Somewhere near the grand sequoias in Muir Woods is a former counterculture enclave that could be declared historic.
Not everybody knows what philosopher and author Alan Watts was talking about. And not everyone can locate the existentialists' former Marin home in Druid Heights, nestled somewhere in the hills near Muir Woods.
But the federal government is taking an historic interest in the remote five-acre enclave, which played host to authors, poets, and "world-class free spirits," according to the Marin Independent Journal. Already protected land owned by the Golden Gate National Recreation Area, the Druid Heights area fits the criteria to be declared a National Historic Place, right among former presidents' homes, Civil War battlefields, and the like, the newspaper reported.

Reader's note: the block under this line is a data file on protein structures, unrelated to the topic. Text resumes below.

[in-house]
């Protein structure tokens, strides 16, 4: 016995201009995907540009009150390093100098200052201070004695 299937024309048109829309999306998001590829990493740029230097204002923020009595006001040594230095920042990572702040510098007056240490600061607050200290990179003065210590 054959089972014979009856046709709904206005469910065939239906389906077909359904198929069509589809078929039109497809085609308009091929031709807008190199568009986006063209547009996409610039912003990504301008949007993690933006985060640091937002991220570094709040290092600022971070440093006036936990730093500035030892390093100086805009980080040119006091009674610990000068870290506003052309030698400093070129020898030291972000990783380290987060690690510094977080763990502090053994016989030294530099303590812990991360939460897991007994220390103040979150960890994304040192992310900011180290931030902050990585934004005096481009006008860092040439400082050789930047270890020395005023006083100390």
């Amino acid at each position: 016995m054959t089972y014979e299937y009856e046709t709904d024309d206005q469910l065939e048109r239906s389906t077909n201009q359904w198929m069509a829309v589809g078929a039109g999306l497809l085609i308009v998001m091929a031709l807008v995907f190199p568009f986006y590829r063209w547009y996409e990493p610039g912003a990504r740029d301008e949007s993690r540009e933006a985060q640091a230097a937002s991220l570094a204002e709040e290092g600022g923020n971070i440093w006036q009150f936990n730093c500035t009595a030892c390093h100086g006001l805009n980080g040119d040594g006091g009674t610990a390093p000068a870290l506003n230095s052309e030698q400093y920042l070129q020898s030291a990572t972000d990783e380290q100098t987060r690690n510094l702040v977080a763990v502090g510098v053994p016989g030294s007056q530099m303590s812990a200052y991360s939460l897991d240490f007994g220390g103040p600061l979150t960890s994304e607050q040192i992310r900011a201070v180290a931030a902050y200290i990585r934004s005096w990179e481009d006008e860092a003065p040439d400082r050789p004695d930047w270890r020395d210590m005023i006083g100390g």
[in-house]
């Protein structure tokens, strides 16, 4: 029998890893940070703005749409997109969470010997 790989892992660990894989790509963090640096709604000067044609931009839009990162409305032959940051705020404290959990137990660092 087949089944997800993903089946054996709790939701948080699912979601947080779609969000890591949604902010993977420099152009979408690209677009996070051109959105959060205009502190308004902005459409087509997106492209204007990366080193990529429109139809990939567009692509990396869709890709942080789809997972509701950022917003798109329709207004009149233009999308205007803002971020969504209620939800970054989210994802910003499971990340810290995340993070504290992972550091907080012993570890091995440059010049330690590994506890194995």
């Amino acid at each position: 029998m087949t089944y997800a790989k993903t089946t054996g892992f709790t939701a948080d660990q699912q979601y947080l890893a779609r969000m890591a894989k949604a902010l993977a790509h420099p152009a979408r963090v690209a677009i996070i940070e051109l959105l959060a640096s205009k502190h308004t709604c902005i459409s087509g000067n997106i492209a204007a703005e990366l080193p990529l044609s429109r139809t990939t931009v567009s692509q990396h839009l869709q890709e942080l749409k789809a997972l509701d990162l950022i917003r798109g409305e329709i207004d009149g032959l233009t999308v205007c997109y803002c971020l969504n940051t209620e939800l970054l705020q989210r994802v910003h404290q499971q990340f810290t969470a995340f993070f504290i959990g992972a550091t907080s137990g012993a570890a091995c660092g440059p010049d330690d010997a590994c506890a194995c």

There's not much left of the area where folks like Watts, prostitutes' union founder Margot St. James and Pulitzer-winning poet Gary Snyder lived -- most buildings are crumbling and "rat-infested," according to the newspaper, with a few people living in converted chicken barns. A study conducted by a Stanford University undergraduate concludes that the remaining architecture is one-of-a-kind, and that the area would make an ideal artists' retreat, the newspaper reported.
A state review board must make the final recommendation, however. The California State Parks Office of Historic Preservation must recommend the area be declared historic to the National Parks Service, which is also in the process of updating its 20-year plan for all GGNRA land in the Bay Area, the newspaper reported.